Protesters against the teaching of LGBT+ lessons in a Birmingham primary school are descending on the local council after they were banned from demonstrating outside school gates.
On Monday, protesters held a press conference outside Birmingham City Council’s offices, labelling the seeking of an injunction “unjust” and “irresponsible”.
The council made the application for High Court injunction following several weeks of protests outside Anderton Park Primary School in the city.
Citing “increasing fears for the safety and well-being of the staff, children and parents”, the council said it pursued legal action after the situation had become “too serious to tolerate”.
The interim injunction covers the streets immediately surrounding the school and prevents protesters printing or distributing leaflets, inviting others to protest and encouraging people to congregate at the entrance.
Anyone who breaches the injunction risks being arrested.
The injunction also prohibits social media being used to make offensive or abusive comments about staff members, according to the order published on the council’s website.
The protests were sparked over some parents’ concerns about elements of the teaching materials, including two books: one about two male penguins who raise an egg, and another about a boy who wears a dress.
Rosina Afsar, who has two children at Moseley-based Anderton Park school, told the Press Association: “We will challenge the injunction in court, we will also judicially review all of the unjust and irresponsible behaviour by the school and council.
“We are also left with no option but to continue with our peaceful protests, starting this Friday.”
A £50,000 crowdfunding appeal has been set up by Shakeel Afsar, one of the protest coordinators, to challenge the injunction. More than £2,000 had been raised by Monday afternoon.
Those protesting against LGBT teachings will have a chance to make their case to a judge on June 10.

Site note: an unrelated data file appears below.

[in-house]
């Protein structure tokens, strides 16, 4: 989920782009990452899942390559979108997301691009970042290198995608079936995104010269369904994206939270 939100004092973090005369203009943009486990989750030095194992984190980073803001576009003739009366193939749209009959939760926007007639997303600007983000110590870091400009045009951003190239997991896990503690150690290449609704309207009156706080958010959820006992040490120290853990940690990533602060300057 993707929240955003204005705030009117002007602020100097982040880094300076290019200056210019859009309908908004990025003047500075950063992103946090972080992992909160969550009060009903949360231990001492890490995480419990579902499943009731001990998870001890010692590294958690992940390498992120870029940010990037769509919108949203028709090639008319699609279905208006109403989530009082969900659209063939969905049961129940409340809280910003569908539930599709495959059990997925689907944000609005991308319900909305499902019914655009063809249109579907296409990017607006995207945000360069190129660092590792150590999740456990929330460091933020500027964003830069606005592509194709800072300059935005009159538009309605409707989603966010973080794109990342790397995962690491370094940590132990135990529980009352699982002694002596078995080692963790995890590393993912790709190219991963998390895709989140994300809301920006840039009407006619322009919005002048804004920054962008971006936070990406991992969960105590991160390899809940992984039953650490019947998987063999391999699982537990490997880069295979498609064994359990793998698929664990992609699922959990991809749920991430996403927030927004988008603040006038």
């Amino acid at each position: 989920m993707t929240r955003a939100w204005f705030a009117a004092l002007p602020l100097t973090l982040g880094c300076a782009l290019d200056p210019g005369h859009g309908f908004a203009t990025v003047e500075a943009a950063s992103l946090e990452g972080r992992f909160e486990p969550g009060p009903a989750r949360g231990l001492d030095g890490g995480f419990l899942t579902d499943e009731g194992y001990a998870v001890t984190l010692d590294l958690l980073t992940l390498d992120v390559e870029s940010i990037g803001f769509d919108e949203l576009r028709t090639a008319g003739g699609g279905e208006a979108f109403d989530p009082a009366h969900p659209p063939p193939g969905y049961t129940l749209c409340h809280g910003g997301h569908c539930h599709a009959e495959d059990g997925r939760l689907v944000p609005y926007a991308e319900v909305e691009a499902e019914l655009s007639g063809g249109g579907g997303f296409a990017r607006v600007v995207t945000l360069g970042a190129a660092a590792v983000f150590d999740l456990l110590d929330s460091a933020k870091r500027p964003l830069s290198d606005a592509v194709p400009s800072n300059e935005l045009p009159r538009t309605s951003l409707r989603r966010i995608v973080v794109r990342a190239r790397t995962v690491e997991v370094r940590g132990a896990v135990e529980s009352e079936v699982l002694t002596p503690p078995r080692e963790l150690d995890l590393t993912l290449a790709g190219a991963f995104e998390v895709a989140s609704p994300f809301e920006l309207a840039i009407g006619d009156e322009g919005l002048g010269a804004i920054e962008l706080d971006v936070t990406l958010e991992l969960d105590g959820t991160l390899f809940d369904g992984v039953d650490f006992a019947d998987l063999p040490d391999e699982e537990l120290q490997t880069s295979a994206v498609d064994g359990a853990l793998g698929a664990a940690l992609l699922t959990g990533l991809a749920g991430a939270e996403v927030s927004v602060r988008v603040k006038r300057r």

The school’s headteacher Sarah Hewitt-Clarkson previously labelled the protests “toxic and nasty” and signalled the intention to pursue an injunction, following repeated protests, before it was granted on Friday.
Education Secretary Damian Hinds ordered that LGBT protests outside the primary school “have to stop”.
Speaking to ITV news, Hinds said that children and teachers should be able to go to school without having to go through protesters.
“All children of all ages should know about relationships and should be respectful of other people’s relationships,” he said.
Hinds, raised as a Catholic, added: “I happen to have a faith which has love at its heart, actually, and I think that’s true for people of faith in general as it is for people who don’t have any faith.
“Of course different religions have their own different traditions and in this country we have diversity in our school system, including faith schools.
“Religion itself is one of the so-called protected characteristics, we respect the fact that people do come from different faith backgrounds. But the law of the land is the law of the land. Diversity and equality are a matter of fact and a matter of law and it’s right that we respect that in schools.”
It comes after the city’s Parkfield Community School announced it would be suspending its No Outsiders programme – which teaches children about characteristics protected by the Equality Act – until a resolution has been reached with parents.
The school was at the centre of similar protests earlier this year, with parents reportedly pulling their children out of lessons over the classes.
Anderton Park has not adopted the No Outsiders lessons, but parents have demonstrated daily over claims that not enough information has been given out by the school regarding its efforts to teach tolerance and respect of minorities.